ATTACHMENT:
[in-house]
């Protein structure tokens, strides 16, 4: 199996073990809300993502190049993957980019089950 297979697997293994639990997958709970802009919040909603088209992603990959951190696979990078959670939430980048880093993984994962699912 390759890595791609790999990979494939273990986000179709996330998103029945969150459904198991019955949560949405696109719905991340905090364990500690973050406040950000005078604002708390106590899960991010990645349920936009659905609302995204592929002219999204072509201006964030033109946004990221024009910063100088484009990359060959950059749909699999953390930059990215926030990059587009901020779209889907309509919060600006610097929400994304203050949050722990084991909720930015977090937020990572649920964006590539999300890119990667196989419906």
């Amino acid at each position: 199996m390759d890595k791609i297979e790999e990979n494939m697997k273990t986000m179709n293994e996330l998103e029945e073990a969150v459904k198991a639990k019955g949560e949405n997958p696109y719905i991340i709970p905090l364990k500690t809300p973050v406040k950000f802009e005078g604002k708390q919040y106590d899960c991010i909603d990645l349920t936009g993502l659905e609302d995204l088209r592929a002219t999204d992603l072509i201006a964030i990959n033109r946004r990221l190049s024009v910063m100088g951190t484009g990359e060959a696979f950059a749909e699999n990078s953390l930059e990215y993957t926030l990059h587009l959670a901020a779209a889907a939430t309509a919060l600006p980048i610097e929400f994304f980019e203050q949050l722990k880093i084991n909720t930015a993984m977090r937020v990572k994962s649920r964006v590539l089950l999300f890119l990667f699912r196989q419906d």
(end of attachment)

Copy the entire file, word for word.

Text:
[in-house]
């Protein structure tokens, strides 16, 4: 199996073990809300993502190049993957980019089950 297979697997293994639990997958709970802009919040909603088209992603990959951190696979990078959670939430980048880093993984994962699912 390759890595791609790999990979494939273990986000179709996330998103029945969150459904198991019955949560949405696109719905991340905090364990500690973050406040950000005078604002708390106590899960991010990645349920936009659905609302995204592929002219999204072509201006964030033109946004990221024009910063100088484009990359060959950059749909699999953390930059990215926030990059587009901020779209889907309509919060600006610097929400994304203050949050722990084991909720930015977090937020990572649920964006590539999300890119990667196989419906």
């Amino acid at each position: 199996m390759d890595k791609i297979e790999e990979n494939m697997k273990t986000m179709n293994e996330l998103e029945e073990a969150v459904k198991a639990k019955g949560e949405n997958p696109y719905i991340i709970p905090l364990k500690t809300p973050v406040k950000f802009e005078g604002k708390q919040y106590d899960c991010i909603d990645l349920t936009g993502l659905e609302d995204l088209r592929a002219t999204d992603l072509i201006a964030i990959n033109r946004r990221l190049s024009v910063m100088g951190t484009g990359e060959a696979f950059a749909e699999n990078s953390l930059e990215y993957t926030l990059h587009l959670a901020a779209a889907a939430t309509a919060l600006p980048i610097e929400f994304f980019e203050q949050l722990k880093i084991n909720t930015a993984m977090r937020v990572k994962s649920r964006v590539l089950l999300f890119l990667f699912r196989q419906d």